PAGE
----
Alberta's Royal Tyrrell Museum will be exhibiting a cast of a massive prehistoric crocodile skull this spring as part of an exhibit honouring Charles Darwin.
The skull is 1.7 metres long and belonged to a sarcosuchus, nicknamed SuperCroc, that would have been more than 10 metres long, about the same size as a Tyrannosaurus rex.
The original skull was dug up nine years ago in Niger and is currently touring, said curator François Therrien.
"The Tyrrell will be the only museum in Canada to have a cast of the skull of that giant crocodile and in the United States there is just a handful of museums that actually own a cast," he said. "We expect it's going to be a big deal."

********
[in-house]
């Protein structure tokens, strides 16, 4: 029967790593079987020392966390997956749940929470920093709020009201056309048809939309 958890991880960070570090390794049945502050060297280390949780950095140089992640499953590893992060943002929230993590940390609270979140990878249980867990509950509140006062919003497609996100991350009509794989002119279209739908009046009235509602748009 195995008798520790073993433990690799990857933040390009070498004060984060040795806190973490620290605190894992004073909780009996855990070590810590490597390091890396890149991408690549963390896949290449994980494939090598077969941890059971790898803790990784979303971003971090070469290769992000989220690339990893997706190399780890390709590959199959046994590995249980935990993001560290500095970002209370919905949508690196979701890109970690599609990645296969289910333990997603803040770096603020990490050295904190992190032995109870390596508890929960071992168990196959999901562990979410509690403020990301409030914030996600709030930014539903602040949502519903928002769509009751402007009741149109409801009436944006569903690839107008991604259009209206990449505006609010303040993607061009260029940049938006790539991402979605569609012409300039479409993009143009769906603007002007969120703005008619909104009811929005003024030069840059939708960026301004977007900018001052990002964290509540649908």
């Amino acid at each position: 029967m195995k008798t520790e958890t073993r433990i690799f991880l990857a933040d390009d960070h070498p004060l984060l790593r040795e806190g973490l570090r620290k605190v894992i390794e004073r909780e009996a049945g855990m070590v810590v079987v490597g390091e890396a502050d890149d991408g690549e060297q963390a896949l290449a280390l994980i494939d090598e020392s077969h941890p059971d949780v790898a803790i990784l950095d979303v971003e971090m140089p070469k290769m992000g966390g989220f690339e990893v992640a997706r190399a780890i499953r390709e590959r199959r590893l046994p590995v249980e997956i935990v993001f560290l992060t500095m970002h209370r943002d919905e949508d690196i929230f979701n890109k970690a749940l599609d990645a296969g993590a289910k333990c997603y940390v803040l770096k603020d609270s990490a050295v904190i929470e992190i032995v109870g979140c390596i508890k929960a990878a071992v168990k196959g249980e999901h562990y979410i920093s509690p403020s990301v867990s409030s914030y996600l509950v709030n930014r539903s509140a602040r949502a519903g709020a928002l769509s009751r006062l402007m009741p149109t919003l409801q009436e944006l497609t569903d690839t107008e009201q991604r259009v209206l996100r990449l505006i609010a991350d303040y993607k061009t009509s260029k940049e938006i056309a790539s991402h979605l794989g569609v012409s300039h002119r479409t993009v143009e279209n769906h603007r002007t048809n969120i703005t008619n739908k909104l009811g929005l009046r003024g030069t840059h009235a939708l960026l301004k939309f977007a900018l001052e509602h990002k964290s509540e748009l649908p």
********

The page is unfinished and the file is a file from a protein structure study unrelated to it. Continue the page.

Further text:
The Drumheller-based museum purchased the cast to include in an exhibit on fossils marking the 150th anniversary of the publication of Charles Darwin's The Origin of Species.
"It shows, actually, that there are several times during Earth's history when crocodiles got extremely big 110 million years ago," Therrien said. "But only 67 or 70 million ago here in North America we also had giant crocodiles the same size of T-Rex. So it shows that through evolution you have similar body shapes that evolved independently on different continents and from different animals."